(i) the domain name is identical or confusingly similar to a trademark or service mark in which the complainant has rights; and

(ii) the respondent has no rights or legitimate interests in respect of the domain name; and

(iii) the domain name has been registered and is being used in bad faith.

Under paragraph 15(a) of the Rules, “[a] Panel shall decide a complaint on the basis of the statements and documents submitted and in accordance with the Policy, these Rules and any rules and principles of law that it deems applicable”.

A. Identical or Confusingly Similar

The first element of a UDRP complaint “functions primarily as a standing requirement” and entails “a straightforward comparison between the complainant’s trademark and the domain name”. See WIPO Overview of WIPO Panel Views on Selected UDRP Questions, Third Edition (“WIPO Overview 3.0”), section 1.7.

The Complainant holds trademark registrations for the word mark LOTTOLAND, which is identical to the Domain Name. As usual, the generic Top-Level Domain (“gTLD”) “.games” is disregarded as a standard registration requirement. See WIPO Overview 3.0, section 1.11.2.

The Panel concludes that the Complainant has established the first element of the Policy.

B. Rights or Legitimate Interests

Paragraph 4(c) of the Policy gives non-exclusive examples of instances in which the respondent may establish rights or legitimate interests in the domain name, by demonstrating any of the following:

(i) before any notice to it of the dispute, the respondent’s use of, or demonstrable preparations to use, the domain name or a name corresponding to the domain name in connection with a bona fide offering of goods or services; or

(ii) that the respondent has been commonly known by the domain name, even if it has acquired no trademark or service mark rights; or

(iii) the respondent is making a legitimate noncommercial or fair use of the domain name, without intent for commercial gain to misleadingly divert consumers or to tarnish the trademark or service mark at issue.

Because a respondent in a UDRP proceeding is in the best position to assert rights or legitimate interests in a domain name, it is well established that after a complainant makes a prima facie case, the burden of production on this element shifts to the respondent to come forward with relevant evidence of its rights or legitimate interests in the domain name. See WIPO Overview 3.0, section 2.1.

The Complainant in this proceeding has demonstrated trademark rights and the lack of evident rights or legitimate interests on the part of the Respondent, as the Respondent lacks permission to use the mark and has not posted an associated, substantive website. The Respondent has not come forward to claim rights or legitimate interests in the Domain Name. The Panel concludes, therefore, that the Complainant prevails on the second element of the Policy.

C. Registered and Used in Bad Faith

The Policy, paragraph 4(b), furnishes a non-exhaustive list of circumstances that “shall be evidence of the registration and use of a domain name in bad faith”, including the following (in which “you” refers to the registrant of the domain name):

“(i) circumstances indicating that you have registered or you have acquired the domain name primarily for the purpose of selling, renting, or otherwise transferring the domain name registration to the complainant who is the owner of the trademark or service mark or to a competitor of that complainant, for valuable consideration in excess of your documented out-of-pocket costs directly related to the domain name; or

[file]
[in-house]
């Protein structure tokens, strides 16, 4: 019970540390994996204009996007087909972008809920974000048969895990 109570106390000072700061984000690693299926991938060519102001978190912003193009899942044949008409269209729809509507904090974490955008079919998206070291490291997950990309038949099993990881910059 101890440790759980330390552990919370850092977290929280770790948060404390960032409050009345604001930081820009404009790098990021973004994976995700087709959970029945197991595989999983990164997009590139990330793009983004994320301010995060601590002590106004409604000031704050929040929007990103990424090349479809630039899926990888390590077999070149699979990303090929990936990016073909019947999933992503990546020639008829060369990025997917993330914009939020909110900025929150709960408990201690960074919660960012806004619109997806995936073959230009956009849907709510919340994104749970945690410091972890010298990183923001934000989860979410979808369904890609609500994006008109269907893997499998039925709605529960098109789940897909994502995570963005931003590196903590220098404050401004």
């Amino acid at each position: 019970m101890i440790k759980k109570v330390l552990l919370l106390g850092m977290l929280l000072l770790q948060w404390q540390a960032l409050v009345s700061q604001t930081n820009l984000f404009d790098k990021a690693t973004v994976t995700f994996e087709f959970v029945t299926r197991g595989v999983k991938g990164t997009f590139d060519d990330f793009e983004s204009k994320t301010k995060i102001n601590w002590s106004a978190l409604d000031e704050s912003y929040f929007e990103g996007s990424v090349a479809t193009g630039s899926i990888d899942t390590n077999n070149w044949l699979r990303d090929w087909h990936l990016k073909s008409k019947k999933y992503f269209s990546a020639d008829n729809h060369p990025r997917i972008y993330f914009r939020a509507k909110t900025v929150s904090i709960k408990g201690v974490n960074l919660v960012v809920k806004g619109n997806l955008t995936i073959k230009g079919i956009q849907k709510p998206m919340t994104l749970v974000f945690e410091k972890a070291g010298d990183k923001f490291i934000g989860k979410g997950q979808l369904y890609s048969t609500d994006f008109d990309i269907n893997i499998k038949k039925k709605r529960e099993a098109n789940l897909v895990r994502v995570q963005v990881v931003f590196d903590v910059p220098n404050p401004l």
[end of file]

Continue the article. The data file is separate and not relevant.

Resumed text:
(iv) by using the domain name, you have intentionally attempted to attract, for commercial gain, Internet users to your web site or other on-line location, by creating a likelihood of confusion with the complainant’s mark as to the source, sponsorship, affiliation, or endorsement of your web site or location or of a product or service on your web site or location.”

The record demonstrates that the Complainant’s online business associated with the distinctive and coined LOTTOLAND mark is substantial and international, and that it was well established by March 2020 when the Respondent registered the Domain Name. The Complainant holds many domain names consisting simply of the LOTTOLAND mark and a gTLD or country code Top-Level Domain, used for online gaming sites. The Panel finds it probable that the Respondent registered the Domain Name with the mark in contemplation when creating a Domain Name consisting precisely of that mark in the gTLD “.games”.

The Respondent has not approached the Complainant with an offer to sell the Domain Name and did not respond to the Complainant’s anonymous offer to purchase it for a much smaller amount than advertised. Thus, the evidence is equivocal concerning the Respondent’s “primary” intent to sell the Domain Name to the Complainant or a competitor, despite the large asking price that was advertised. In any event, parking the Domain Name indefinitely for PPC advertising purposes corresponds with the example of bad faith cited in the Policy, paragraph 4(b)(iv) (misdirecting Internet users for commercial gain). The Respondent’s obscured identity and failure to communicate in response to allegations of trademark and Policy violations also support an inference of bad faith.

The Panel concludes that the Complainant has established the third element of the Complaint, bad faith.

7. Decision

For the foregoing reasons, in accordance with paragraphs 4(i) of the Policy and 15 of the Rules, the Panel orders that the Domain Name, <lottoland.games>, be transferred to the Complainant.

W. Scott Blackmer
Sole Panelist
Date: November 24, 2020